Notes from One Who Aspires to Great Public Speaking

Catherine Pellegrino talks quite well about how active learning could be as much a part of conference presentations as it is a part of our classrooms. I won’t recreate her arguments here (go read them!), but they got me to thinking about my own presentation style, the styles of presenters I’ve seen recently that kept me engaged. I will simply add that active learning may not scale to suit large audiences, or suit every topic, or fit every audience. If, for whatever reason, I decide not to include active learning in my future presentations, it will be by choice, and I will remember that this choice comes with the same huge consequence that I face in similar circumstances in my own classroom: I will have to work even harder to make sure that my presentation is engaging in the absence of mandatory engagement.

While I’m at it, I will remember how comfortable I’ve become in my own classroom not using PowerPoint, or using it very sparingly. And I won’t feel cowed into using it simply by nerves or a false sense of serving future audiences. Back in the day (by which I mean, “I’ve heard of such things but only seen them in disciplines other than mine these days”) people used to present papers, which meant that the actual paper was available for perusing later. Pretty handy if you weren’t able to attend the actual session, but unfortunately you have to have a pretty stupendously amazing paper in order to be engaging as you stood in front of everyone and read it. I can’t imagine ever having such an amazing paper that I’d be comfortable delivering this type of presentation. My style is much more pseudo-extemporaneous: me, a few notes and an outline, careful rehearsal, and maybe a handout or a PowerPoint. And for me, this PowerPoint does not substitute for a presented paper because that entire genre of presentation is foreign to me. No, if I’m worried about future audiences I’ll make a handout or a summary or a blog post or a video or anything that will make sense to that audience without saddling my present audience with stuff they don’t need.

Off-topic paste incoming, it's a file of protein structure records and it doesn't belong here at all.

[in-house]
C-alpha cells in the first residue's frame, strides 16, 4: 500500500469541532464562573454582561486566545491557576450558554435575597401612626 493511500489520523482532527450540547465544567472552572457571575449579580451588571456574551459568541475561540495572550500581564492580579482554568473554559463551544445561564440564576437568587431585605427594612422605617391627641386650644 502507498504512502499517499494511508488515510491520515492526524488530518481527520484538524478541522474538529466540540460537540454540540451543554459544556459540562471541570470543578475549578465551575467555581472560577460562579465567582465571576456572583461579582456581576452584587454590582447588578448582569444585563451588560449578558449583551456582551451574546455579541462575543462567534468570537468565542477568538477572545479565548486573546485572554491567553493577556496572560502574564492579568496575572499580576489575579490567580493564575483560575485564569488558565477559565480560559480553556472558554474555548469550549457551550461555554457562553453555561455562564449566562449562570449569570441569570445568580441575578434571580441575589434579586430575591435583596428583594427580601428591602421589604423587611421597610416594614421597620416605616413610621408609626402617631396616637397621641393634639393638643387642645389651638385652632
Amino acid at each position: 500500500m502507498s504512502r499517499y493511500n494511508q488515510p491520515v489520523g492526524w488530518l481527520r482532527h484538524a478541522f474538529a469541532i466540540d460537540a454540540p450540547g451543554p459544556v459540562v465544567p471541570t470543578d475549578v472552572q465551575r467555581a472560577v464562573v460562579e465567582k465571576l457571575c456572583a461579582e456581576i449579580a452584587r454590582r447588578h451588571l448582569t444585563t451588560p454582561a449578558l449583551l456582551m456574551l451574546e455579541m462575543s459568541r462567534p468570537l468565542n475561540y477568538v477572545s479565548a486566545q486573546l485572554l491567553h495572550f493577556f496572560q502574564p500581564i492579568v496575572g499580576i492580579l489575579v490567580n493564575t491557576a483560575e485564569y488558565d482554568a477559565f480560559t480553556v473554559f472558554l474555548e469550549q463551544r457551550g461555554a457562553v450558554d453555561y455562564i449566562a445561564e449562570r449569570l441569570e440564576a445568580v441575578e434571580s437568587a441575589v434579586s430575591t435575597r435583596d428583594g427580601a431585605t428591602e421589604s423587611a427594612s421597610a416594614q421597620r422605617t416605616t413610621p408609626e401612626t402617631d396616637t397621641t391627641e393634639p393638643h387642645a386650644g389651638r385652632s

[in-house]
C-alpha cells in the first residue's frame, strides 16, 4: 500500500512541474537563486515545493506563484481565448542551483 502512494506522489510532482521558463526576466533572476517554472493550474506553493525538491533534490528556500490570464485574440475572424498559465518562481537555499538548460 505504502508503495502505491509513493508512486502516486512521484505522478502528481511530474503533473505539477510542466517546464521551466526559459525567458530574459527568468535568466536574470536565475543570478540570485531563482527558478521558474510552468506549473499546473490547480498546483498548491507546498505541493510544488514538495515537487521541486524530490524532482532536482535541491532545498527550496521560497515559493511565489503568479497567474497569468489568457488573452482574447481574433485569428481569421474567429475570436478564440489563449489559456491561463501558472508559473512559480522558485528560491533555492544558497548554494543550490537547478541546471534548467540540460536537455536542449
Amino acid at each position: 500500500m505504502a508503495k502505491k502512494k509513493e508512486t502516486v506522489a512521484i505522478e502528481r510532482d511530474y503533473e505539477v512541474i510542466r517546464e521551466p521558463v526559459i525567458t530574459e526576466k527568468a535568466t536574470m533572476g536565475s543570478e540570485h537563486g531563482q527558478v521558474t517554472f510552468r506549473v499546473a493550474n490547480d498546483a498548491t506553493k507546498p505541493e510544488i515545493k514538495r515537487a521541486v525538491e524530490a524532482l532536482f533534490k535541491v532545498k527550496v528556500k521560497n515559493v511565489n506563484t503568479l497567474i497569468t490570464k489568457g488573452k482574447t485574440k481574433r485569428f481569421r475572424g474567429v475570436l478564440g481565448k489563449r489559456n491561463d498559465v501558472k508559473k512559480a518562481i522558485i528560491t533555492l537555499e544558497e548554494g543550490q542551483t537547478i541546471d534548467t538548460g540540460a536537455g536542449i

It’s too bad that knowing and doing are such completely separate acts. I guess the best remedy will be practice… which would mean submitting proposals… and, you know, actually presenting.